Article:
I watched an extended director's cut of Blackhawk Down (2001), which is 2:40 compared to the original 2:14. There were no additional plot-bending scenes. The extra footage comprised character notes, diegetic atmosphere, and some light political commentary interspersed throughout the movie. They didn't substantially change the movie, but made it a little bit richer.

RiverFlicks, which I enjoyed last summer, starts on July 9 with Big Hit Wednesday and July 11 with Family Friday. My local library has been showing recent hit movies for free on Thursday afternoons.

Graphic novels Batman: Whatever Happened to the Caped Crusader?, by Neil Gaiman, and to a lesser extent, Batman: A Killing Joke, seemed no more significant than interesting, non-canonical vanity projects, but they've grown on me in memory. I'd like to read them again, especially the Gaiman story. A Killing Joke includes a short story that fits in with Gaiman's style. I couldn't find the Gaiman story while browsing at Barnes and Noble yesterday, but I've reserved the NYPL's copy.

In his autobiography/manifesto, Elliot Rodger talked about indulging in food as a substitute for sex and love, which reminded me of actress Mara Wilson talking about how the desire for sex replaced her childish obsession with candy.

Our hormones dictate how we feel. Serotonin is the calming, loving hormone and works with oxytocin for bonding. Dopamine is the thrill-seeking, high feeling neurotransmitter, and responsible for the falling in love feeling. Dopamine is an addictive chemical and works with epinephrine or norepinephrine, aka adrenaline and noradrenaline.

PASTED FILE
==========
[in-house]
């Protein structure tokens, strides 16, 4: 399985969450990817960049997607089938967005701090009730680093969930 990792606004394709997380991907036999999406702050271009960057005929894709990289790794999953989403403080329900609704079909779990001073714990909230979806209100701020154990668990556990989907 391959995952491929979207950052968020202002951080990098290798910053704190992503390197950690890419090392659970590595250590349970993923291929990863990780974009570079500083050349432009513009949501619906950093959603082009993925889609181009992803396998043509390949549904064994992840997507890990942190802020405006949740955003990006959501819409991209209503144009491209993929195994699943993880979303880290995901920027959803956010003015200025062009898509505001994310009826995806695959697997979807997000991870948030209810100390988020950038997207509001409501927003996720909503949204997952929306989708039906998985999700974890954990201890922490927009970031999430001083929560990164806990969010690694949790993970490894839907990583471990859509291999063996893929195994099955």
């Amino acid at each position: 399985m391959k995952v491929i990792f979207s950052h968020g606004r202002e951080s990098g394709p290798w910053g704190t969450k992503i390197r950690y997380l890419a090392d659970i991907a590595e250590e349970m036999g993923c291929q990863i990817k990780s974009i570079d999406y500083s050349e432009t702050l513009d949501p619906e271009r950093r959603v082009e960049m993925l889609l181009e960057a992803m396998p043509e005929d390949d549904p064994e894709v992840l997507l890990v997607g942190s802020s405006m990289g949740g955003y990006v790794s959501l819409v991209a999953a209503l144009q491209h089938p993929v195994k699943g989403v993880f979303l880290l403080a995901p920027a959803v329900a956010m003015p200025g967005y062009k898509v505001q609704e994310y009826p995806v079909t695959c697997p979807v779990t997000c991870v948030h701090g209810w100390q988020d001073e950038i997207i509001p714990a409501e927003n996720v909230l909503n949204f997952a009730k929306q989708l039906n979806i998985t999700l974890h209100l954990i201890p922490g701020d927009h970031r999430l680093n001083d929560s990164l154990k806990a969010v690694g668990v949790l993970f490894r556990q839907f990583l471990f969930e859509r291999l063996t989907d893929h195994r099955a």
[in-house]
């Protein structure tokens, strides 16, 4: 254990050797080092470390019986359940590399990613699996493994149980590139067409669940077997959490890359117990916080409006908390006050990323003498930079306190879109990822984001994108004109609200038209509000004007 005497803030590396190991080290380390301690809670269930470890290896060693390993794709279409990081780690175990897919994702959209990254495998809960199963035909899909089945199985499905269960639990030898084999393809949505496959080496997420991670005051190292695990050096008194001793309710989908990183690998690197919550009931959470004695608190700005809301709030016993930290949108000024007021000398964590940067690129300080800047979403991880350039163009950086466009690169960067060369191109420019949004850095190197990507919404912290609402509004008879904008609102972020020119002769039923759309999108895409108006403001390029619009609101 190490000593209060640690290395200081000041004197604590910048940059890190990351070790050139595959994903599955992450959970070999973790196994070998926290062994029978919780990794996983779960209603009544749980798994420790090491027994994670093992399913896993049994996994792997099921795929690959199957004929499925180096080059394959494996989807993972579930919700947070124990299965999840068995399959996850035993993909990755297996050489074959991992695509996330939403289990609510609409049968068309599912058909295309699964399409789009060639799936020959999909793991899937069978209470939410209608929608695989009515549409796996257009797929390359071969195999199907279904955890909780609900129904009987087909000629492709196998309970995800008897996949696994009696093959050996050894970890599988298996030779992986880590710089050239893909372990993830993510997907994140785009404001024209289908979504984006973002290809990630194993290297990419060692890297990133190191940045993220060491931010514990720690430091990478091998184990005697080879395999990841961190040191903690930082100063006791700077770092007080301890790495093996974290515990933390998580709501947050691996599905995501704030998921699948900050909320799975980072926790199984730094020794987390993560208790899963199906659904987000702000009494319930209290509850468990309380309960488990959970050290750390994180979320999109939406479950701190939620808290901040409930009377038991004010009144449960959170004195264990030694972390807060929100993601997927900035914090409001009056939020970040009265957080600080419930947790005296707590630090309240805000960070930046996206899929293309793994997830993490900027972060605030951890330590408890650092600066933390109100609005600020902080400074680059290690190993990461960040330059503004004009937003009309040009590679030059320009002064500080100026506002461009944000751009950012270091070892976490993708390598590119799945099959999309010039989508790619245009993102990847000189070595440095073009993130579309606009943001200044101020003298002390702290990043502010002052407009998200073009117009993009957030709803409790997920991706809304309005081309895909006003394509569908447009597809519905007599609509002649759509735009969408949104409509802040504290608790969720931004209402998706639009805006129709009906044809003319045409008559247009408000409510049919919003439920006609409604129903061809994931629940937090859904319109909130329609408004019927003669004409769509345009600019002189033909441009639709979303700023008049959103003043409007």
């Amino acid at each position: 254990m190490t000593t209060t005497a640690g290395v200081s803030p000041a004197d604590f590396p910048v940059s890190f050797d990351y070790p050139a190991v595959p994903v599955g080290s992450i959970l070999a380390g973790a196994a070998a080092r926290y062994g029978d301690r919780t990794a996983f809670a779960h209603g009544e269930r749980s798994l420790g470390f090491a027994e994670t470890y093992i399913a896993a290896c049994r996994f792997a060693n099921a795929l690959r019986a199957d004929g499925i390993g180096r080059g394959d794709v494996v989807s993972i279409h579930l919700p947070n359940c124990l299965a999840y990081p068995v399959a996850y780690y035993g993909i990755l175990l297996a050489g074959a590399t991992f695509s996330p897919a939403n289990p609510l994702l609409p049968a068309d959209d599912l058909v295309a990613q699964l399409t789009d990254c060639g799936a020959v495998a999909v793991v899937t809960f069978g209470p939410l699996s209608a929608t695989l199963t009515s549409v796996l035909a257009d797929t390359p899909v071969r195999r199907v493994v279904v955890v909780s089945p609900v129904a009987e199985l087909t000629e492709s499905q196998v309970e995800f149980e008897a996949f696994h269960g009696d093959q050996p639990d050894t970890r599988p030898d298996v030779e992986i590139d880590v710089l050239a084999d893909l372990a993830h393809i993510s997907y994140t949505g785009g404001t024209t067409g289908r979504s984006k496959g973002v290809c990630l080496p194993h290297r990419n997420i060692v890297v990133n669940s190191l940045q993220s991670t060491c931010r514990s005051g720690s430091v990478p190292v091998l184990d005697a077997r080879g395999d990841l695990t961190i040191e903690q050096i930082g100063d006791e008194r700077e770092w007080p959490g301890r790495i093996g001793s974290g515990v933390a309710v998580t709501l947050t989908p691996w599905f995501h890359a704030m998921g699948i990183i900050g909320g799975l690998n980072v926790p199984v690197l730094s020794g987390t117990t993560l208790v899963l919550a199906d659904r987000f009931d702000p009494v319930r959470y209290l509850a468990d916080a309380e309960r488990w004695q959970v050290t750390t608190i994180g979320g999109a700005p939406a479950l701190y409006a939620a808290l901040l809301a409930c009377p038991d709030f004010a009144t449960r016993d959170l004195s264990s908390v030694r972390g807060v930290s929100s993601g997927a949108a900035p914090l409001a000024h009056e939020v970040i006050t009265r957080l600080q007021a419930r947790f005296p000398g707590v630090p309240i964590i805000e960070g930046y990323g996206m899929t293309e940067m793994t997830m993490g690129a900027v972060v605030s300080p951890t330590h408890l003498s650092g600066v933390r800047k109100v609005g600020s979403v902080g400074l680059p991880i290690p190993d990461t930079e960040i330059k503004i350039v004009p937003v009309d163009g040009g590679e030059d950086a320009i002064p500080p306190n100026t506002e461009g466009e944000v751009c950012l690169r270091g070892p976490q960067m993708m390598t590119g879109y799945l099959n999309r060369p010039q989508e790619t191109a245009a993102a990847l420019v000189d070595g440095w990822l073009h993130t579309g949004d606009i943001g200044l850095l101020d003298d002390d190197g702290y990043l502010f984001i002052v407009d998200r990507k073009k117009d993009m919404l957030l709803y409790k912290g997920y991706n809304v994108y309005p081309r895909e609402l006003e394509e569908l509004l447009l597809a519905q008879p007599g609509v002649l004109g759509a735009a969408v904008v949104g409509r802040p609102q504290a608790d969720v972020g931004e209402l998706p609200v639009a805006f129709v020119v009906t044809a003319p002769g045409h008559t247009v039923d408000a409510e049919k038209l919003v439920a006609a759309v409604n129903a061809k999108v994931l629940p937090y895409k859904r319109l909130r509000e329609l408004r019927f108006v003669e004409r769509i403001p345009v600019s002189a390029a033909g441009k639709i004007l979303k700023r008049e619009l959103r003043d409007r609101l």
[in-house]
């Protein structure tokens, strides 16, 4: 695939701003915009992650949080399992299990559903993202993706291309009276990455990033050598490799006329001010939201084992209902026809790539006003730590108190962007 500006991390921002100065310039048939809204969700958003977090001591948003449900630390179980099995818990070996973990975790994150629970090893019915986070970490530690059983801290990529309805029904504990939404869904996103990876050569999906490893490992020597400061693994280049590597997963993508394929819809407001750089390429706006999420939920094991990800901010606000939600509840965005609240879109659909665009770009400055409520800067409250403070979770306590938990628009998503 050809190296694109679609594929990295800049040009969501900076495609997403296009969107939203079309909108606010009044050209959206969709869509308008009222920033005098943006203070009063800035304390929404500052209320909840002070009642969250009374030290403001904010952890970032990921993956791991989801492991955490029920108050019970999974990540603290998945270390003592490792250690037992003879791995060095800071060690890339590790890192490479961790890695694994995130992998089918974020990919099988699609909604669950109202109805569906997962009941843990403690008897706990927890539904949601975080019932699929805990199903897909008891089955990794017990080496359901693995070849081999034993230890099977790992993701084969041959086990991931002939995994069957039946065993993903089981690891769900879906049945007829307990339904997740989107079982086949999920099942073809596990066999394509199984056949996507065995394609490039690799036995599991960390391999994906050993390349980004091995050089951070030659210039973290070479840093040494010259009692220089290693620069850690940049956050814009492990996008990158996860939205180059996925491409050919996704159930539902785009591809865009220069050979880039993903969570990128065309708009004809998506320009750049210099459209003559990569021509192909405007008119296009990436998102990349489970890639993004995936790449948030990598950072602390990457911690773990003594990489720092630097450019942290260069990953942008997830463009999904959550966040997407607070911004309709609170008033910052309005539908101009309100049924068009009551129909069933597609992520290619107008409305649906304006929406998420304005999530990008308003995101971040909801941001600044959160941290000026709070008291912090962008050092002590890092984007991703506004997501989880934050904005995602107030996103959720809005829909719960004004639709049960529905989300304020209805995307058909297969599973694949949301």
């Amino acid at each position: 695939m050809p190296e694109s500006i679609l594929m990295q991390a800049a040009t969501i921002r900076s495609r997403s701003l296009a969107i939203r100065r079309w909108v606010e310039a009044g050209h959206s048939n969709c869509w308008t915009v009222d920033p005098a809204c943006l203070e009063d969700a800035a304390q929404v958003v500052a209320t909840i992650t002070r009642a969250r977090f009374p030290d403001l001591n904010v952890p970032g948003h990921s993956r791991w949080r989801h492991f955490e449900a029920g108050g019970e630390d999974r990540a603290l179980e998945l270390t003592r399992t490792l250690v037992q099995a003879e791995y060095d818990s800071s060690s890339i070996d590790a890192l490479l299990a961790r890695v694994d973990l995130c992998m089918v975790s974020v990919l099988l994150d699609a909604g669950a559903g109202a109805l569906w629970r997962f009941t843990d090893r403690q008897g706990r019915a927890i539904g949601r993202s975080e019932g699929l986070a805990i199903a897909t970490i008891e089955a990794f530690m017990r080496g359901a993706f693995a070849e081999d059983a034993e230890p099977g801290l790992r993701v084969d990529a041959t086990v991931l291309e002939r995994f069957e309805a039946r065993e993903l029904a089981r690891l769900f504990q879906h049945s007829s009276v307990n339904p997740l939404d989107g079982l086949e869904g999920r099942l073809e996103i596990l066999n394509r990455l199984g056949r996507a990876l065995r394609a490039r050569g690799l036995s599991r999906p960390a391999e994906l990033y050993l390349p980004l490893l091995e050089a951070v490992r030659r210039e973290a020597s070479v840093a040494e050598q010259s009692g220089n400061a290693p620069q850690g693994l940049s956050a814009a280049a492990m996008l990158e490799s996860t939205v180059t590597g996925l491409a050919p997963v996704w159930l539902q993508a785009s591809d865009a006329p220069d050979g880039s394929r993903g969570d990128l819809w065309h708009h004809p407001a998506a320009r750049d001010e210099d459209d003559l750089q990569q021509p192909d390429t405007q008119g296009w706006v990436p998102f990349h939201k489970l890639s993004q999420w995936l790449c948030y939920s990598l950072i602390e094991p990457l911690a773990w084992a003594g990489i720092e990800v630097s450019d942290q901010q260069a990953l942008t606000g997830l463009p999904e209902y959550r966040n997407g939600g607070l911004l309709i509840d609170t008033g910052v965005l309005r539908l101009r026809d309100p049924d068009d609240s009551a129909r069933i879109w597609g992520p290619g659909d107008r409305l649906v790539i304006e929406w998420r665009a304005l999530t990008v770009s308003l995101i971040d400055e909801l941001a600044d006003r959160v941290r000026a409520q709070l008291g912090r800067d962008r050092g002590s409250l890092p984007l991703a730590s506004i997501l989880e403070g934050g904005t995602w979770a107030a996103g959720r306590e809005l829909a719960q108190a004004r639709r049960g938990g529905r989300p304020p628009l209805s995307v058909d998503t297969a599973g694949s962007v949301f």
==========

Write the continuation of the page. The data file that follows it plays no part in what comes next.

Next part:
Yohami: "So, maybe the nice guy is doing all of that with some vanity and an ego complex, but that’s not the problem, that’s not his problem. His problem is that he needs to put himself first and fight the fight, and claim what he wants, and get it, and get skills and swagger and grow a pair, and get smelly, and set boundaries, and grow to be comfortable and proud of who he is, and be a man strong enough that other men look up to him."

Youtube animated video A Relationship Story is a lot like my Judy experience. Jordan and "Alexandra" even met the same way that I met Judy, drawn into phone conversations between her and a mutual friend. Like us, they got to know each other on-line before meeting in person and they were platonic until he fell in love after they met. The protagonist clearly shares my romantic idealist sentiment, beliefs, and schema. Like us, his all-in investment in their relationship grew while hers shrank, and the harder he tried, the less she cared. I wonder whether "Alexandra" has BPD. Being punished by her for doing your best for her with honor is unfair and unjust, but the experience is the gateway to the praxeology of women's sexual nature that changes everything. (h/t)